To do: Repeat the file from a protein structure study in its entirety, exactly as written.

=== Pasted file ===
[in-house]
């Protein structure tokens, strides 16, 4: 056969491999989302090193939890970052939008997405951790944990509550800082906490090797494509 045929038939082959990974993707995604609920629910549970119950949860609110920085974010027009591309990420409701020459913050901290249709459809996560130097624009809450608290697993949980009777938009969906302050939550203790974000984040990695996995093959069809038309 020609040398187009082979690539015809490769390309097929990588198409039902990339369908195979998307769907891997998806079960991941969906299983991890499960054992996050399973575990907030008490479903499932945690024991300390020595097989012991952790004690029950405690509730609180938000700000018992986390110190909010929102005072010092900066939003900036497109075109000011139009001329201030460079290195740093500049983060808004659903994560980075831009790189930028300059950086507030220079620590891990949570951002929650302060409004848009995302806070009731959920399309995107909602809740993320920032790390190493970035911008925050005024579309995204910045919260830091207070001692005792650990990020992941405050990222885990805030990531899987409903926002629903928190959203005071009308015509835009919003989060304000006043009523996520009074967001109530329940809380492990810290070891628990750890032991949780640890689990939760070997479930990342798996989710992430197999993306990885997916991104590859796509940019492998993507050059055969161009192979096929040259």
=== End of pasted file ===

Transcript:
[in-house]
């Protein structure tokens, strides 16, 4: 056969491999989302090193939890970052939008997405951790944990509550800082906490090797494509 045929038939082959990974993707995604609920629910549970119950949860609110920085974010027009591309990420409701020459913050901290249709459809996560130097624009809450608290697993949980009777938009969906302050939550203790974000984040990695996995093959069809038309 020609040398187009082979690539015809490769390309097929990588198409039902990339369908195979998307769907891997998806079960991941969906299983991890499960054992996050399973575990907030008490479903499932945690024991300390020595097989012991952790004690029950405690509730609180938000700000018992986390110190909010929102005072010092900066939003900036497109075109000011139009001329201030460079290195740093500049983060808004659903994560980075831009790189930028300059950086507030220079620590891990949570951002929650302060409004848009995302806070009731959920399309995107909602809740993320920032790390190493970035911008925050005024579309995204910045919260830091207070001692005792650990990020992941405050990222885990805030990531899987409903926002629903928190959203005071009308015509835009919003989060304000006043009523996520009074967001109530329940809380492990810290070891628990750890032991949780640890689990939760070997479930990342798996989710992430197999993306990885997916991104590859796509940019492998993507050059055969161009192979096929040259």